This newsletter is solely dedicated to matching gifts, and that focus is the best strategy. However, including a graphic, such as the blue button above, in any email is an easy way to pitch matching gifts in messages that are about entirely different topics. Links work, too, but nothing grabs the eye quite like a good graphic.
#2: Social Media
Do you have to be on Facebook to be regarded as a real human being? No, but millions of people use social media every day, and it’s a great place to promote matching gifts. Not every social network will be of significant value, so our focus is on the two main players.
Your messages can include pictures and videos and have no character limits. The CMTA shows how to implement text and a graphic together:
The text provides detailed information with a link to a dedicated matching gift page. Notice the reaction from CMTA’s fans? 20+ likes and an individual stating that her company matches donations.
The graphic grabs your attention and makes the donor think about matching gifts in the fun context of ice cream. If you can make matching gifts feel like ice cream then you’re doing something very right.
140-characters might sound like a limitation, but it’s plenty of space to provide an authoritative ask for matching gifts, such as the Hereditary Neuropathy Foundation (HNF) does in this tweet:
There’s no space to explain details about matching gifts and their benefits, but there’s plenty of room for a quick call to action and a link to a dedicated matching gift page.
#3: Dedicated Matching Gift Page
Matching gift pages are webpages that:
- Educate donors about matching gifts
- Make it simple for donors to search and discover if their employer offers such a program.
A simple matching gift page provides text that explains the program, such as on the Trinity School’s dedicated matching gift page:
A matching gift page should inform donors. You can include:
- Definition of matching gifts
- Benefits of matching gifts
- Matching gift statistics
- Links to relevant websites
- How much money matching gifts raised for your nonprofit last year
- Companies who donated last year
Trinity explains matching gifts and provides a guide explaining how donors can ask their human resources departments for additional matching gift information. Ultimately, submitting matching gifts is a small burden for the donor, so, whatever form your dedicated page takes, the core of what the page does is to inform donors about the matching gift process and how corporate giving benefits the organization.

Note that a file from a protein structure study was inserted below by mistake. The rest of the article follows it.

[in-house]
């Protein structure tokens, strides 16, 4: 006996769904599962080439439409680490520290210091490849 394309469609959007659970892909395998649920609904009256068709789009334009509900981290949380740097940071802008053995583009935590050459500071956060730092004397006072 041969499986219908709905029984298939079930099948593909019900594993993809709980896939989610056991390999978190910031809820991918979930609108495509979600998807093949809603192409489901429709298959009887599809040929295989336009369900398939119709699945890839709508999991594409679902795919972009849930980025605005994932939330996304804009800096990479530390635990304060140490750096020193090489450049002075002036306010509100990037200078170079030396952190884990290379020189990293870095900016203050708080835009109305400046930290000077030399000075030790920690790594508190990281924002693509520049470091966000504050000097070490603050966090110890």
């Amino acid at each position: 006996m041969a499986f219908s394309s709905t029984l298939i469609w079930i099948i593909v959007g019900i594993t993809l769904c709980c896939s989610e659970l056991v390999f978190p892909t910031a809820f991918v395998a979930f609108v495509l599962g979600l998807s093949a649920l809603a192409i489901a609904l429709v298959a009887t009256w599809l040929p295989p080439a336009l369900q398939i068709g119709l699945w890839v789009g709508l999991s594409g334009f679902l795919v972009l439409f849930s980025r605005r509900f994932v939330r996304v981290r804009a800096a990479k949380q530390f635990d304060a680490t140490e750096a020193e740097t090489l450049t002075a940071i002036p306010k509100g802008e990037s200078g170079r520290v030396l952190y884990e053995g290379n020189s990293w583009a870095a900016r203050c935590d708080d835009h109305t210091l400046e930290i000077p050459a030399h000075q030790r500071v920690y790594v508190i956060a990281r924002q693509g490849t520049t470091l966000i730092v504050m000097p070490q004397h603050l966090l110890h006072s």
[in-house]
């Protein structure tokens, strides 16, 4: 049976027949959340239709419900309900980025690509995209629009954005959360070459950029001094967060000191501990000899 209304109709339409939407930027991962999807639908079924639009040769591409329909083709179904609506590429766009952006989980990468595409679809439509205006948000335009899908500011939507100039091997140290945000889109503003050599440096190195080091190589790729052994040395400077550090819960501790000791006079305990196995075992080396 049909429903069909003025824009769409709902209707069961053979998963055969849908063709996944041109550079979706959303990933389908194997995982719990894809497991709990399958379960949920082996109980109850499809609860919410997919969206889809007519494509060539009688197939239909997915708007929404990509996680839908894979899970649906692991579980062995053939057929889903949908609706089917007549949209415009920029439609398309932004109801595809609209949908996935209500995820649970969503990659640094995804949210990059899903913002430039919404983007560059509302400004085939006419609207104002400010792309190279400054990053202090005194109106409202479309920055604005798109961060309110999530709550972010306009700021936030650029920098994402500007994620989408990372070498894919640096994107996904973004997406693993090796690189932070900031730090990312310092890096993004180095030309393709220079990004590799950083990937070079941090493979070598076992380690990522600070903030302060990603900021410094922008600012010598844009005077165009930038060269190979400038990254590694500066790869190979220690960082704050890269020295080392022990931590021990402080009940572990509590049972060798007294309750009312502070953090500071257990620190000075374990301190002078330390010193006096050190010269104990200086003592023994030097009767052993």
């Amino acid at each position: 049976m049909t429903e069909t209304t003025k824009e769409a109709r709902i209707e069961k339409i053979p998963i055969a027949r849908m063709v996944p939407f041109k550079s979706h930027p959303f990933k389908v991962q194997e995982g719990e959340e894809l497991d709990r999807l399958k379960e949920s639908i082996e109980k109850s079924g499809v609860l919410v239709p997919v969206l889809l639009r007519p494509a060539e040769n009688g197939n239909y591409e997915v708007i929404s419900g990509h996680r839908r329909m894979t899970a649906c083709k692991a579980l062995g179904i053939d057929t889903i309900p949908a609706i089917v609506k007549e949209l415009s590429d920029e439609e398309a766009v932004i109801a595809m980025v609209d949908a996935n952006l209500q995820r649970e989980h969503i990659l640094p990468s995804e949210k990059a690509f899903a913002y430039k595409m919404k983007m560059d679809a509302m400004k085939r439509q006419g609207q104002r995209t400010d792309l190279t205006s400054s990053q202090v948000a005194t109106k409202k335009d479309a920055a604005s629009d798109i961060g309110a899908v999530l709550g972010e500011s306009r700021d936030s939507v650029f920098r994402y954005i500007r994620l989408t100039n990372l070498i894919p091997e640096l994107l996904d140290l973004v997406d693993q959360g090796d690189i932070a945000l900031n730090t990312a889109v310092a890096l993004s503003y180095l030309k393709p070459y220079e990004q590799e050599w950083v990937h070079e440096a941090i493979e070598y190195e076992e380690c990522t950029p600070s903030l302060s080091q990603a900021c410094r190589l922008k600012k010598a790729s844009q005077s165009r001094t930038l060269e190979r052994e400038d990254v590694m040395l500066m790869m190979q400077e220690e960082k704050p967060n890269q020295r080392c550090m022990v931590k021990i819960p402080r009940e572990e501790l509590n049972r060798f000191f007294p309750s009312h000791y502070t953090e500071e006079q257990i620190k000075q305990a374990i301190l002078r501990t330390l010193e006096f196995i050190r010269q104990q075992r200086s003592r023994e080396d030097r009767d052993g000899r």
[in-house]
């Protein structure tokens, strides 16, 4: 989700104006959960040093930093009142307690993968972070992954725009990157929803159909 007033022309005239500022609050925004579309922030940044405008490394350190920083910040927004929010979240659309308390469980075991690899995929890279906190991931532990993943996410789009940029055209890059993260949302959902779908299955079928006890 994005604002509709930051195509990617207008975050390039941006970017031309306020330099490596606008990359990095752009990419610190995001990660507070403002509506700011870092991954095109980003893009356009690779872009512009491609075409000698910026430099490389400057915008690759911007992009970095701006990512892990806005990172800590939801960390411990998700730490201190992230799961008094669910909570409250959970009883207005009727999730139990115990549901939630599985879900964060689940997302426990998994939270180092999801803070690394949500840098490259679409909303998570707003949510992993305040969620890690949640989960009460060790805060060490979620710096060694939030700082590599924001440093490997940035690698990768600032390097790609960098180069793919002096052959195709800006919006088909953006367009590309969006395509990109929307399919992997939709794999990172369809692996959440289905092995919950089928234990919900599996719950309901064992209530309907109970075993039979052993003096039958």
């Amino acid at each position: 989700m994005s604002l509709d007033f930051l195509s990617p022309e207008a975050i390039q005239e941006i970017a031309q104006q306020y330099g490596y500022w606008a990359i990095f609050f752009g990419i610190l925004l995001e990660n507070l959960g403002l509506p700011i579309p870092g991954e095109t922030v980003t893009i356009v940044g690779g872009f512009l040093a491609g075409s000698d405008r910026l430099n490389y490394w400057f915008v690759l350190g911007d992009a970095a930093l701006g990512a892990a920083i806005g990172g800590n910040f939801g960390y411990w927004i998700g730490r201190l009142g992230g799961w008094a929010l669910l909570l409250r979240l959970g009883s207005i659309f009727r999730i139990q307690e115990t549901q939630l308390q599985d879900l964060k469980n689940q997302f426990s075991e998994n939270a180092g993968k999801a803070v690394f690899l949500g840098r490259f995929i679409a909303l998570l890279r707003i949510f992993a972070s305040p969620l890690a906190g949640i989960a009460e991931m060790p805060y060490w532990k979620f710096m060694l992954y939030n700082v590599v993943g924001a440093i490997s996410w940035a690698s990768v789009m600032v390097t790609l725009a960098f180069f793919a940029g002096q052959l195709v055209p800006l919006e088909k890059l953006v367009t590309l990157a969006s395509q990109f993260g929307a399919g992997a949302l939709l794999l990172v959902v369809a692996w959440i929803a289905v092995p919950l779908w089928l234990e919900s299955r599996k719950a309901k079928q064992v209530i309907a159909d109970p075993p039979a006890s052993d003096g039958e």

Another strategy is to list out companies with employee giving programs so that donors can discover right then and there if their employer will match their donations. The Children’s Restoration Network’s dedicated page uses a list:
While lists effectively convey information, they must be updated and can be cumbersome to read. On a budget, lists work great, but if you have financial flexibility, and want to make matching gifts as easy as possible for donors, then a plugin is the way to go. Here’s a sample dedicated matching gift page from HNF:
HNF provides a widget for donors to search to discover if their employer has a corporate giving program. The widget is a nice addition, if you can afford a matching gift service, but the basic idea is to create a landing page where donors can find out if their donations can go twice as far.
They incorporate Double the Donation’s matching gift plugin directly into the dedicated matching gift page. This allows donors to access all the information they need to submit a matching gift including company specific:
- Matching gift submission forms
- Employee eligibility
- Links to electronic portals where donors can instantly submit their matching gifts
- Detailed instructions
Below their plugin, Charity Navigator answers common matching gift questions, and that’s the heart of what a matching gift page should do. Let donors know what matching gift programs are, how they benefit your nonprofit, and how people can submit the necessary forms. Anything else is icing on the cake.
#4: In the Donation Process
You don’t need to be a genius to realize that a great time to request matching gifts is while donations are being made. The donation process should include reminders about matching gifts, so that donors know to submit their forms then and there, as opposed to pushing off the task and eventually forgetting.
Opportunities to request matching contributions include the donation page and the confirmation screen. That’s two chances, because everyone deserves more than one.
We see organizations promoting matching gifts on the donation page using a few methods:
- With text saying “Check with your HR Department to see if your company will match your donation”
- With a hyperlink or graphic that says “Click here to learn about companies that match donations and to see if your donation can be doubled”. When a donor clicks on it a new window is opened and they’re taken to the organization’s dedicated matching gift page which has either a list of matching gift companies or Double the Donation’s searchable database.
- Providing a matching gift search box directly on the donation page so donors can access matching gift forms, guidelines, and instructions right there.
On Texas A&M’s Association of Former Students’ donation form they provide a link to their dedicated matching gift page where donors can access additional information on matching gifts.
When you click the matching gift information button…
…you are taken to a matching gift search widget without leaving the page. You don’t need a widget, but it’s a great tool and makes discovering various corporate giving programs a breeze. What’s necessary for your donation page is to include both a reminder and a call to action about matching gifts.